But the money will not arrive in time to save some food programs from being cut or ended.

"I don't think there is a single program that doesn't have some kind of concerns because they have to scale down," said Susana Rico, an official of the World Food Program which feeds almost 89 million people worldwide, including 58.8 million children. "The majority of countries will suffer some kind of cutbacks in rations or programs in the next three to five months."

The numbers are grim. In Burundi, Kenya and Zambia, hundreds of thousands of people face cuts in food rations after June. In Iraq, 500,000 recipients will likely lose food aid. In Yemen, it's 320,000 households, including children and the sick.

Private aid agencies based in the U.S. also said food price hikes are hurting their projects.

Mercy Corps will likely distribute 20 percent less food to Iraqi refugees in Syria and serve 12 percent fewer Colombian families fleeing violence in the countryside. World Vision may stop helping 1.5 million people — nearly a quarter of the number it serves — because of rising food prices and pledged donations not yet delivered. At least a third are children.

In Cambodia, the free breakfasts that started in 2000 have made children visibly healthier, said Nheng Vorn, the principal of Choumpou Proek School, about 40 miles west of the capital, Phnom Penh.

"They are more focused on lessons, and their reading ability has improved subsequently," he noted.

But principals at many such rural schools don't have the money to replace the breakfast program. Girls in particular will be at risk of dropping out because families need them at home to work in the fields or help raise siblings, said Thomas Keusters, the World Food Program's Cambodia director. Children in Cambodia often start school late and repeat grades a lot, he said.

"It's not uncommon to have a girl in grade five or six who is already 15 or 16 years old," Keusters said. "We are paying them to come to school. I'm very concerned about them because I have no rice."

About six miles away from Choumpou Proek school, the students of Sangkum Seksa school devour hearty portions of rice, peas and sardines in the morning. The school has only 10 rooms, housed in two faded yellow concrete buildings. Some students go barefoot.

"I can only feel pity for them," said the principal, Tan Sak. "I have no solution for them after the current stock is used up."

Before the free breakfasts, many students left school before noon so they could eat lunch at home.

"I had difficulty sitting in the class because my stomach was growling," Rim Channa, a 13-year-old fifth-grader.

Now, once again, all they will have for breakfast is the tart fruit from the nearby tamarind trees.

Associated Press Environmental Writer Michael Casey contributed to this report from Bangkok, Thailand.

Cambodia: Sleeping beauty of a sanctuary

Ta Prohm, entangled in trees and vines, has an eerie aura. Photo / Jim Eagles

Tuesday May 27, 2008

By William Dalrymple

I know nowhere more secretive, more lost-in-the-forest or more mysteriously, darkly lovely than the Khmer temple complex of Ta Prohm, a few kilometres into the jungle from Angkor Wat.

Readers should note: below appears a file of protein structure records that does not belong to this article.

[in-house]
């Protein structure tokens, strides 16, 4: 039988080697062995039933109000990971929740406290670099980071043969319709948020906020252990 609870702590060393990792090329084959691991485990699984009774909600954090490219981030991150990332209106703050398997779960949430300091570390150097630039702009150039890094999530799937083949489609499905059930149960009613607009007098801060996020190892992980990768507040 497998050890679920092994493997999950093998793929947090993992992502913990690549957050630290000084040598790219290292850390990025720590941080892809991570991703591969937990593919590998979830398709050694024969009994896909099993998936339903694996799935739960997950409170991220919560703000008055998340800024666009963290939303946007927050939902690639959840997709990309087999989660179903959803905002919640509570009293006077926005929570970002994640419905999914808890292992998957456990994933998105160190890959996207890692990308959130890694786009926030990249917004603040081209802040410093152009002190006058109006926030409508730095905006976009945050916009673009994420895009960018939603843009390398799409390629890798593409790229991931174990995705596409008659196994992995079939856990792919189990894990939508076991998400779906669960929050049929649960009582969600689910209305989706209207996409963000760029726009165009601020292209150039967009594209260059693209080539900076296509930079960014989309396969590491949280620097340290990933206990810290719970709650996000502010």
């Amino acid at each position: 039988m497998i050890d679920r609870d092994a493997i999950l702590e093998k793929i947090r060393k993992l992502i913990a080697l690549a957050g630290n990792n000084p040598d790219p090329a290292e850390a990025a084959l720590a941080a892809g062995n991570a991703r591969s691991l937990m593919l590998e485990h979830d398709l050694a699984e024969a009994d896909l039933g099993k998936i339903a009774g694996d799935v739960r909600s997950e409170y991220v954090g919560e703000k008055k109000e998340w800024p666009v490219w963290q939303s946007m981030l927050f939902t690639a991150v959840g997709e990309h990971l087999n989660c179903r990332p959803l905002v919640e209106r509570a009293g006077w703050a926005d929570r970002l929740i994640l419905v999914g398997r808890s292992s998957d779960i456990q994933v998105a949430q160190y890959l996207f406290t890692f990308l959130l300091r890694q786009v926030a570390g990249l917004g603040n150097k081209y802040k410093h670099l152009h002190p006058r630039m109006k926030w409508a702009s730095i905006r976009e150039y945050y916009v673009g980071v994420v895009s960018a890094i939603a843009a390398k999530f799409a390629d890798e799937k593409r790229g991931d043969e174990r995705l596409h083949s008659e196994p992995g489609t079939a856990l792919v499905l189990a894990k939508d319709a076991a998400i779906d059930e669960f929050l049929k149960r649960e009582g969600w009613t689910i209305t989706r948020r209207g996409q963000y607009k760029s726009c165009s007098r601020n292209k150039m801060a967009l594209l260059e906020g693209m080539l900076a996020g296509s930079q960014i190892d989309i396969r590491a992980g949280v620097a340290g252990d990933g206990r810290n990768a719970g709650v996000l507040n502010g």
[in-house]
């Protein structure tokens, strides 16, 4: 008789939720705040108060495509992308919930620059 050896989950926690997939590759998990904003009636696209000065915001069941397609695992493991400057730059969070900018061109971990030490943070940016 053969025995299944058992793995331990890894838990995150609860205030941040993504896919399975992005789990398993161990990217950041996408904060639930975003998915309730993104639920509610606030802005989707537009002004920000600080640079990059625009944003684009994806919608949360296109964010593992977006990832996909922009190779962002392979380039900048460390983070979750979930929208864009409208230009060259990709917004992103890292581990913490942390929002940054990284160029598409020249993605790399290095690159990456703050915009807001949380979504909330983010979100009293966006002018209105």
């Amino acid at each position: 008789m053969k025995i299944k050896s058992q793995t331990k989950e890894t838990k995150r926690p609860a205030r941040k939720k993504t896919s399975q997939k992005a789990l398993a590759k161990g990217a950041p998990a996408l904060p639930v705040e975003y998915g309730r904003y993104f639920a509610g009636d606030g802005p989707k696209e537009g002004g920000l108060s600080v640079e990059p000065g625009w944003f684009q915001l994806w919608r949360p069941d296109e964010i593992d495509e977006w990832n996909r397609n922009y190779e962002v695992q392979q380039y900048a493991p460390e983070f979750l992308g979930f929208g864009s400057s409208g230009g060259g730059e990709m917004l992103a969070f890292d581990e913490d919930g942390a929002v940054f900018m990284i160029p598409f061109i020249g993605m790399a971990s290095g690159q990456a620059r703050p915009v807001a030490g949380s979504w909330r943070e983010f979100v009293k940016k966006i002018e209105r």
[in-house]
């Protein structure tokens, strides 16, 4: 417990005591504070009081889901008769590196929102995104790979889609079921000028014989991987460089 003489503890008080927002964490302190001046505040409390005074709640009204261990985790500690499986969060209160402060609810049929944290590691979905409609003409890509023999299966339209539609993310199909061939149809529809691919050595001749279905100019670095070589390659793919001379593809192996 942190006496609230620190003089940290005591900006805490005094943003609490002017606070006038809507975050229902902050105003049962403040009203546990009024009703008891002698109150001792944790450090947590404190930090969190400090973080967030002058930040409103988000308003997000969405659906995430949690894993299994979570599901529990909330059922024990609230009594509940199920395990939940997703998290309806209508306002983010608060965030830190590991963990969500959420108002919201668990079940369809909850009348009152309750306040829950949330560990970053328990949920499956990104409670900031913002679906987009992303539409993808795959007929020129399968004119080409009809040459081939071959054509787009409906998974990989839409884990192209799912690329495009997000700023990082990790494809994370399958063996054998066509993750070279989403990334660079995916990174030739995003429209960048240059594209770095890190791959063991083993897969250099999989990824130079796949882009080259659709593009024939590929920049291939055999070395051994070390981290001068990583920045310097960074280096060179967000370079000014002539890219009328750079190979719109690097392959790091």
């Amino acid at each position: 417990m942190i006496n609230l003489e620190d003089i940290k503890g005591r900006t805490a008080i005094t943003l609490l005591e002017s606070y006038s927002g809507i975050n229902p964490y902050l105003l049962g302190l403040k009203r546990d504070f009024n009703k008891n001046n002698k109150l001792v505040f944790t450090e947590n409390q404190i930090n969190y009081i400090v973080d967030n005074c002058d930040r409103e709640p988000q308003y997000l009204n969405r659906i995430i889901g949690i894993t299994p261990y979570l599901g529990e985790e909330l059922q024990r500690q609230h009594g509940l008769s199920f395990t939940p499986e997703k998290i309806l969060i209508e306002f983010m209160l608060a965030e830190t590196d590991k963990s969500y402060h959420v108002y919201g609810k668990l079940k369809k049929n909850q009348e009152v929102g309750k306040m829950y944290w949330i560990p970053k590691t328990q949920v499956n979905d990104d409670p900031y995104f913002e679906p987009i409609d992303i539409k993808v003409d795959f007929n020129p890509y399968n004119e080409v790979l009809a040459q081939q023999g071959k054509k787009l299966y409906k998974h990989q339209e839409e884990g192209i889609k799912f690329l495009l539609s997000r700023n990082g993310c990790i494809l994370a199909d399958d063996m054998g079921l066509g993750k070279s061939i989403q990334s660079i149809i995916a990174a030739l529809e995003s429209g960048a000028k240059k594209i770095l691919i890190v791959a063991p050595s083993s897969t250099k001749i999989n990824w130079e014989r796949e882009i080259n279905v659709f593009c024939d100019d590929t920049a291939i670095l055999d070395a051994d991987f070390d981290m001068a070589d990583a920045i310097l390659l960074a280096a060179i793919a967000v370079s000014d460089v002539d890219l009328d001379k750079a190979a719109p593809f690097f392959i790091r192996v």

Angkor is one of the great ruins of the world. Surrounded as it is by parkland and a lake, it feels magnificently grand - and by necessity, given its fame, it is attended by ticket offices and cabins selling postcards, guide books and fizzy drinks.

Ta Prohm, in contrast, is hidden deep in the jungle and is still wildly, magnificently, hopelessly overgrown - a Sleeping Beauty of a temple complex, tangled in a thick lattice of aerial roots and creepers.

I visited with my family and we stayed in the King of Cambodia's old guest house there, now the understatedly stylish Amansara Hotel.

So unusually gentle, peaceful and friendly were the Cambodians we met - the smiling schoolchildren and the beautiful village women going to market - that my children simply refused to believe the stories I tried to tell them of the old days of the Khmer Rouge and the killing fields.

Only when we visited the Siem Reap crocodile farm did they really begin to understand the horrors that this country so recently underwent.

The Khmer Rouge had used the farm as an execution ground, throwing their bound prisoners to the crocs, and the old ones still retain their taste for human flesh. When my children crossed the bridge over the pens from which captives were once thrown, they were greeted by hopeful snapping jaws.

Ta Prohm was a world away from these dark associations. To get there we trekked through thick monsoon-green jungle for an hour and the children saw huge centipedes, squawking parrots, cicadas as loud as car alarms, hooting geckos and, best of all, a green poisonous snake hunting a lizard, one of the highlights of the trip for them.

It was late evening by the time we finally got there and the sun was setting. Suddenly, out of the trees, a mountain of masonry rose in successive ranges from the jungle - a great tumbling scree of plinths and capitals, octagonal pillars and lotus jambs.

Trees spiralled out of the barrel vaults of the shingled temple roofs like the flying buttresses of a Gothic cathedral; branches knotted over Sanskrit inscriptions, before curving around the bas relief of lions and elephants, gods sprites and tree spirits.

Cracked lintels covered in mosses and bright lichens were supported by the roots of 1000-year-old banyan trees, which wrapped their way over broken arcades, coiling in spirals like the tail of some slumbering guardian dragon.